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Hyper-visibility and Erasure in Buenos Aires Words by: Sierra Boone

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“Hasta Santa Fe,” I tell the bus driver before swiping my Subte card and finding my seat on the bus headed home after a long day. It’s at least my fifteenth time riding the bus, and yet the stares prick my skin as if it were the first.

My bus ride comes to an end several stops later, but the stares do not. I walk down Santa Fe towards my apartment. The voice inside my head coaches me to hold my head high and proud, as even if they are ‘only,’ stares, very clear thoughts are emitted:

Morena. Morocha. Negra.

This is Buenos Aires. Where, unlike its other Latin American siblings, the average porteño is not brown, they are white – and most likely of Italian descent. Existing here as a Black woman brings to light the dark history that this country has with those of African ancestry. Go back to 1996 and you’ll hear former president, Carlos Menem, say an infamous statement: “No hay negros in Argentina,” or, “there are no Black people in Argentina.” Go back almost a century before that and you’ll witness the brutal near-extinction of Afro-Argentines that led most survivors to flee to nearby countries such as Colombia and Brazil.  President Menem, and much of the Argentine population, conveniently only remembers certain parts of these histories.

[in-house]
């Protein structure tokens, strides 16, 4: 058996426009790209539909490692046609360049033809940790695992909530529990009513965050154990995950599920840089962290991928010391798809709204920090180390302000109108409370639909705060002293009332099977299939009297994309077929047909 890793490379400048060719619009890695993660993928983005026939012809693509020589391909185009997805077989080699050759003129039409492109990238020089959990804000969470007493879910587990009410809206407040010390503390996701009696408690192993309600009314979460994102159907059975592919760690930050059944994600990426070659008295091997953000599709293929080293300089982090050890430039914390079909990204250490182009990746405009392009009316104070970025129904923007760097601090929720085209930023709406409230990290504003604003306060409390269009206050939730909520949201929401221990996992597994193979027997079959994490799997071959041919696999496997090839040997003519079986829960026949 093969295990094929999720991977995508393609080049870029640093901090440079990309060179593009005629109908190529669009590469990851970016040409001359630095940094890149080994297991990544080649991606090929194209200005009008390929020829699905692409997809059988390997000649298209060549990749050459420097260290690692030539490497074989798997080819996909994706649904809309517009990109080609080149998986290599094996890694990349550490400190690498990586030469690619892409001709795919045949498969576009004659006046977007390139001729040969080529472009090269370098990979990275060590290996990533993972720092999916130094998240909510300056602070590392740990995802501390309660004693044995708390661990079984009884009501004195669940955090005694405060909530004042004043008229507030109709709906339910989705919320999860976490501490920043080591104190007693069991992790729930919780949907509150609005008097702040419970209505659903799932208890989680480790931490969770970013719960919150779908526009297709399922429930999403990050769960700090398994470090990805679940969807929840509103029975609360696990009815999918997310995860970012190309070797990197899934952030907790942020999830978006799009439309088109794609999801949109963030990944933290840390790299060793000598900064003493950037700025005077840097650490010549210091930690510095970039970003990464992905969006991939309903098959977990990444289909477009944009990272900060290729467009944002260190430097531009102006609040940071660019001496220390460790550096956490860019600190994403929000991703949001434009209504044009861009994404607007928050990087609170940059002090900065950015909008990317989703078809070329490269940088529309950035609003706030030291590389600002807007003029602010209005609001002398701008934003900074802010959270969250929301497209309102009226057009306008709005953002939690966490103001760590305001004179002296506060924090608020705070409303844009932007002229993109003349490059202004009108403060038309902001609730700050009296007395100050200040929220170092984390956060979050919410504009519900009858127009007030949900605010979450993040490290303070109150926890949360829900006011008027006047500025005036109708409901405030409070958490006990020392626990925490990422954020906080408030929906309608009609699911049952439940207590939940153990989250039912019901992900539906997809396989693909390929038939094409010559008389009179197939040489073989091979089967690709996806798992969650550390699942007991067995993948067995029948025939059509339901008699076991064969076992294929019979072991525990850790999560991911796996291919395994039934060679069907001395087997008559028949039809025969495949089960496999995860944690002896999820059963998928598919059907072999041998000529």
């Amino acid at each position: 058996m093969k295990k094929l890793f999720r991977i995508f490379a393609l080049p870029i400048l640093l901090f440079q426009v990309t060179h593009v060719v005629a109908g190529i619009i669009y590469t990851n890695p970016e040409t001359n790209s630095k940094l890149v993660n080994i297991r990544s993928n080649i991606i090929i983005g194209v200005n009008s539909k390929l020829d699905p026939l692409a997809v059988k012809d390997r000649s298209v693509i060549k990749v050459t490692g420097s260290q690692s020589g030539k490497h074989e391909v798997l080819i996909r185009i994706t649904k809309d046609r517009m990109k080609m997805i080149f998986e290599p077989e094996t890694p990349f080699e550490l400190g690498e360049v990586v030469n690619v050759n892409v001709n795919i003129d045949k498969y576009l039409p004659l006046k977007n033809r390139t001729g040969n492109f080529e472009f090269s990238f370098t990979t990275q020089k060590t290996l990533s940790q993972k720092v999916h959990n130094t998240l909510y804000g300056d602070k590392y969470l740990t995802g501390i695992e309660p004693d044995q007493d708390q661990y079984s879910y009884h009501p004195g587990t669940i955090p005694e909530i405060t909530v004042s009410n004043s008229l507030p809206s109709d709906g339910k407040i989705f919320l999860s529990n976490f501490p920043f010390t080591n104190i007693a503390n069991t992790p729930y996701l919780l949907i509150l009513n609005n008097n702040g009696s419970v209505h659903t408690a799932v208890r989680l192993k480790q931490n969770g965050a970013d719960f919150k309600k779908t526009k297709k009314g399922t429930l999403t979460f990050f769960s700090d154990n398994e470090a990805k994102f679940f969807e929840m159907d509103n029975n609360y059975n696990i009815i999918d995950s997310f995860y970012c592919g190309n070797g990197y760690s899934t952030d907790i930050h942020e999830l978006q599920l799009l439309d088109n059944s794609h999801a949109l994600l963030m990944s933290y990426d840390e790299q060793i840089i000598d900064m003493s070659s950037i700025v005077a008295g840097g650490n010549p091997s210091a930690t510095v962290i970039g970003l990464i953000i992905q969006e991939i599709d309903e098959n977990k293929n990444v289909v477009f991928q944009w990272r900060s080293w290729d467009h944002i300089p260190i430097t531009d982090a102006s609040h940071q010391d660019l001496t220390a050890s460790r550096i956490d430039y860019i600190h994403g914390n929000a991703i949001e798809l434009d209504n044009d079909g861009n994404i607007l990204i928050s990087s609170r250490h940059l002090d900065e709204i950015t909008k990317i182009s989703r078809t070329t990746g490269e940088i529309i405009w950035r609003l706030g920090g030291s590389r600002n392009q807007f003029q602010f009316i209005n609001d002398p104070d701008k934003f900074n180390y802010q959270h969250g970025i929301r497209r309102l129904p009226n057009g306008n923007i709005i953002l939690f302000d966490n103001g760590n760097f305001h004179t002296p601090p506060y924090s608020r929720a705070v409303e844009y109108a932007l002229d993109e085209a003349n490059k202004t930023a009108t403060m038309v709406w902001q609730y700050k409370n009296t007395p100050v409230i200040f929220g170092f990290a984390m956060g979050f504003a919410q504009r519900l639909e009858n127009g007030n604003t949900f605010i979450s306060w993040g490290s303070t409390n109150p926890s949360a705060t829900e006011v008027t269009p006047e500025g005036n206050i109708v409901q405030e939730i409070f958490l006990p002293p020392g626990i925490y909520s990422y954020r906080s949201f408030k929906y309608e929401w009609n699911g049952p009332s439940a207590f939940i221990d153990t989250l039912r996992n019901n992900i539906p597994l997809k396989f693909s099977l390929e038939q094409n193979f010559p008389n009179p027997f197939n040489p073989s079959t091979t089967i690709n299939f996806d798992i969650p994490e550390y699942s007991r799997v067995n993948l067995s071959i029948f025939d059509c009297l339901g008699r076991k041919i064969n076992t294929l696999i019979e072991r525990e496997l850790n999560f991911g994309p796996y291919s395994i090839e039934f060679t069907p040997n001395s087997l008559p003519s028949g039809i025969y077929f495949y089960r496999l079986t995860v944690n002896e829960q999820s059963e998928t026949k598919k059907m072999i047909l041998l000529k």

But I am often reminded of them through the prevailing imagery. During my first week here, our group went to a barrio named La Boca, often coined the birthplace of the Tango. It’s considered one of those must-see places for tourists; full of colorful buildings, souvenirs, and deep Argentine history. Everyone in my group was ecstatic to arrive for photos, shopping and sightseeing. And so was I, until I saw her. ‘Her,” as in the concrete statue of a Black woman standing at a sink, with a scarf on her head and dishes in her hand.

She was a mammy, a caricature. And while I stood there looking at her and unable to move, other visitors took photos of her, laughing and posing. I looked around to see if anyone was as affected as I was, if one of the students in my group would give a similar side-eye, but I was alone. A too-familiar account had stolen my ability to be a simple spectator like everyone else.

This atmospheric-removal continued. I joined a friend for a trip to the supermarket for a go at my first grocery shopping experience in the city. We marveled at the range of cheeses, the quality of the fruit and the price of the steak. It was entertaining, until I saw her. She was smiling back at me from the bag of flour, with large and red lips, a kitchen apron, and uneven ponytails. She was the Blancaflor girl. My eyes were locked on the bag, but everyone else’s shopping experience continued without rift. Once again, forced to ponder on my place – my belonging.

 

I had to ponder again during our first night out on the town. Walking fiercely down the street to a popular plaza, we passed a man who saw me and immediately commented about me being a “morocha.” Immediately, I struggled to keep pace with the group, walking along completely unaltered. “Why?” I asked myself, as conversations continued about brands of beer and favorite Cumbia songs. “Why?”

Another night, we passed a restaurant, Carita Morena, with a very distinct caricature as the “o” in the signage. A Black person with an afro was the “mascot.” I stopped to take a photo and shook my head, while around me life continued.